5 Reasons Why More Businesses Are Moving to the Cloud
  • Allie Cooper
  • Technology
  • 23-Jun-2021
  • 0 comments

5 Reasons Why More Businesses Are Moving to the Cloud

Organizations shifting to cloud computing has been one of the most significant and enduring trends of the last few years. It is estimated that by 2025, at least 85% of all enterprises will adopt a cloud-first principle. Business Insider also highlights how the COVID-19 pandemic has sped up cloud adoption, as many organizations have reorganized their priorities.

Cloud hosting is a method of storing organizational data across multiple servers in various locations, rather than keeping everything on-premise in one server. As previously mentioned in 'What is Digital Transformation', businesses are choosing cloud technologies because this technology keeps their operations agile and efficient.

Here are five reasons why more businesses are switching over to the cloud:
1. It enables collaboration

Since the start of the coronavirus pandemic and stay-at-home orders, businesses have focused on establishing productive remote work arrangements. Cloud services allow multiple users to share and access information, prevent errors, and speed up the decision-making process.

No matter where you are, you can easily access the cloud with an internet connection and almost every mobile device. Cloud computing enables businesses to overcome geographical restrictions and improve real-time collaborations so everyone can do more, and do better.

2. Its less expensive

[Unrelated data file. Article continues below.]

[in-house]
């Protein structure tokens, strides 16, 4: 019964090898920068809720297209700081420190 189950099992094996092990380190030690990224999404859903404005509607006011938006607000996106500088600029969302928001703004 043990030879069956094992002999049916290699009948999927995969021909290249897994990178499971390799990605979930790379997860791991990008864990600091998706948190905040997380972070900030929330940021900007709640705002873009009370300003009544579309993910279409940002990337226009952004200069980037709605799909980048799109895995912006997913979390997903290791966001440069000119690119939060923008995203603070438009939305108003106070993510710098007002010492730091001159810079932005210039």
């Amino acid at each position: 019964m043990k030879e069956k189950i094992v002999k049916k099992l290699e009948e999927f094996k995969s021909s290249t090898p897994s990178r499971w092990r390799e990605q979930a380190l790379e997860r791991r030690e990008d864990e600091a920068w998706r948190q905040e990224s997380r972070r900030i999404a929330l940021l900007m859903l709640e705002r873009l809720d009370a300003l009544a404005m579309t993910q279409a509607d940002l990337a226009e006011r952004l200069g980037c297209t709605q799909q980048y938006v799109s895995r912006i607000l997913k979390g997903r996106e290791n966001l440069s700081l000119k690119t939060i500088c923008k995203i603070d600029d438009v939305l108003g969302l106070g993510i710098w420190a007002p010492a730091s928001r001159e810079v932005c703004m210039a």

Scaling up your on-premise infrastructure is expensive because you need to invest in physical servers, network equipment, software licenses, and IT maintenance costs as well as the space to put everything in. When you factor in all these costs, the expenses can go through the roof.

Moving to the cloud saves you time, money, and energy from redundant infrastructure. You can achieve economies of scale at a much faster rate with cloud software.

3. Its flexible and scalable

One of the biggest benefits of cloud computing is its scalability, especially if your organization is still in its growth phase. Many businesses leverage the cloud to manage their bandwidth requirements; its easy to scale up or down with the pay-as-you-go cloud systems that charge according to usage.

Cloud computings flexibility also allows you to split up data storage between on-site servers and the cloud, so you can adjust efficiently in case of fluctuating bandwidth demands.

4. It promotes quick page loading speeds

Establishing a presence on search engines can be difficult. Digital marketing experts Ayima Kickstart point out that Googles ranking algorithms tend to reward brands that have already accumulated large amounts of link equity and are rich in on-page content. This competitive process is called Search Engine Optimization (SEO), and small businesses are more likely to struggle with their limited resources. A cloud-based SEO portal, however, can give you a significant edge with faster page loading speeds.

Page loading times are among the technical SEO components that Google looks at when ranking and indexing web pages. If your website goes down too often, potential customers wont be able to access it increasing the bounce rate, which will lower your ranking. Storing data on the cloud mitigates this problem, because if one server goes down, the other servers will pick it back up. You wont even notice there was a problem, and your hard-earned SEO ranking is safe.

5. It simplifies disaster recovery

Physical servers are susceptible to damages caused by earthquakes, fires, and floods. Cloud has changed the way we store and retrieve data so that businesses can recover quickly from unseen disasters.

The tech writers on Computer Weekly note that cloud computing simplifies data recovery. If you use the cloud through software as a service (SaaS), the disaster recovery and backup options are already built-in. This means that even startups and other small businesses wont have to break the bank to retrieve their data in case of a disaster.

This article was written by Alice Palmer

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